On Thursday, hundreds of millions will tune in to the World Cup’s opening ceremony and curtain raiser; Brazil v Croatia. For Brazilians, it will be the glorious homecoming of the World Cup to its greatest nation and a chance to banish the demons of 1950- the only other time Brazil has hosted the World Cup, when they were stunned in the final by Uruguay. However, for their opponents, it is the perfect opportunity to re-establish themselves as a feared side and prove that they can go further than what it is being predicted (last-16 at best).
Amidst the feverish expectations of Brazil once again rubbing shoulders with giants such as Germany, Italy and Argentina, their opponents in Group A have gone largely under the radar. The reality is though, barring some footballing catastrophe, that Brazil will comfortably progress through their group that pits them against Croatia, Mexico and Cameroon. Arguably, the strongest of that trio is Croatia. Perhaps not as strong as in 1998 when they reached the dizzying heights of the semi-finals and Davor Suker went home with the Golden Shoe, the Croatians under new boss Niko Kovac look to their terrifying playmaker axis as the biggest hope they have to rock Brazil in the tournament opener.
Due to the absence of Mario Mandzukic, the top-scorer in qualifying, through suspension (he was sent off in their play-off against Iceland), the attacking threat will largely come from Luka Modric and Ivan Rakitic. Playmaking maestro’s, Modric and Rakitic will thrive in the “4-2-3-1 come 4-1-4-1” described by Kovac. During Croatia’s sluggish qualifying campaign that saw them fail in a bid to gain automatic qualification, Igor Stimac destroyed morale and confused the players with his incessant tinkering of tactics and shape. There was zero cohesion and Croatia’s momentum suffered badly as a result. What Kovac has done has restored tactical responsibility, intelligence and a sense of leadership to the side. This leadership quality has stayed with Kovac after he was the country’s captain and talisman under the popular manager, Slaven Bilic, at the 2006 finals.
Kovac’s lack of managerial experience did not deter the players from placing their trust in him and so far it has paid off reasonably well. The shape he has restored to the team will allow Modric, Rakitic and Mateo Kovacic, Inter Milan’s rising star, to gain plenty of possession for Croatia and feed the lone striker, most likely to be Eduardo, the former Arsenal man, or Nikita Jelavic, who still plays in the Premier League for Hull City.
Croatia know their limitations. In terms of technical ability, star power and muscle, they don’t quite match up to Brazil but they will utilise this by playing on the counter. Croatia’s lack of muscle in midfield means that attempting to go toe-to-toe with Brazil’s Paulinho and Ramires would be a thankless, and ultimately, pointless task. What Croatia do have, however, is speed and cleverness. Their team is packed with smart players that can make use of the little chances they will have in front of goal. Rakitic, for one, is blessed with an array of attacking qualities. Fresh off a stellar season with Sevilla, where he helped guide them to Europa League success, he has rapidly developed into one of the hottest properties in European football and reports are claiming that he is on the verge of completing a big-money transfer to Spanish giants, Barcelona. Whether or not he remains at Sevilla throughout the summer, however, will not affect his importance to the national team.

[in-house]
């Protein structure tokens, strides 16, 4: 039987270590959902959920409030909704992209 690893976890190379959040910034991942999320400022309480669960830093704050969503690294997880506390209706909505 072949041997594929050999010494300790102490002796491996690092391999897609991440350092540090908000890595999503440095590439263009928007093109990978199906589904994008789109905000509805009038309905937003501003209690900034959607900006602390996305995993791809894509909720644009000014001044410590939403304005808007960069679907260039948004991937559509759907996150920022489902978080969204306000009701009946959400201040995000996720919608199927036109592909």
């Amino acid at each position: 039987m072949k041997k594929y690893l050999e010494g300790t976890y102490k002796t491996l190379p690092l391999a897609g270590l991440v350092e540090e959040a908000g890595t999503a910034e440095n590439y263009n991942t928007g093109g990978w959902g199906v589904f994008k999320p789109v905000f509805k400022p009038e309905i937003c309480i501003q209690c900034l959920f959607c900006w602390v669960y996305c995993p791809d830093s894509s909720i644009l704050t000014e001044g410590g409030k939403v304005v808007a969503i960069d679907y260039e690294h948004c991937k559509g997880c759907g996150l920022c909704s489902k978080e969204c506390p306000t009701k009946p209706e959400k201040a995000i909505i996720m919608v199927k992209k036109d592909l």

Rakitic has a brilliant range of passing and an eye for goal, having bagged 15 last season for Sevilla, but is also extremely hard-working in the middle. In September, he impressed everyone in the Camp Nou with his tireless work-rate and attacking threat, scoring one and setting up another. It was perhaps the perfect audition and expression of talent for a team who looks to have won the race to sign him.
Working alongside Rakitic will be Luka Modric, arguably Croatia’s most pivotal asset. Modric is the string-puller-in-chief for his country and they will rely on his creative scheming. Modric is also coming into this year’s tournament on the back of an excellent campaign with Real Madrid. Modric struggled to impress after signing for Madrid under Mourinho but Carlo Ancelotti’s introduction of a fluid 4-3-3 has enabled Modric to dictate games in the centre along with Xabi Alonso. For Croatia, Kovac will ask Modric to play a slightly deeper role but that will not completely stunt his abilities. Once Croatia get the ball and flood forward, Modric will be able to feed the more advanced Rakitic, Kovacic and Perisic on the wing. Modric boasts a 90% passing accuracy rate for Real Madrid, which exceeds any other regular starter in the team and it is this quality that will make Croatia tick.
A lack of depth and balance in the squad coupled with a slow and sloppy defence will make wrecking Brazil’s party a difficult task but Kovac has plenty of experience and quality in the likes of Rakitic and Modric that could see them post a serious upset and provide great drama from the very beginning of the tournament.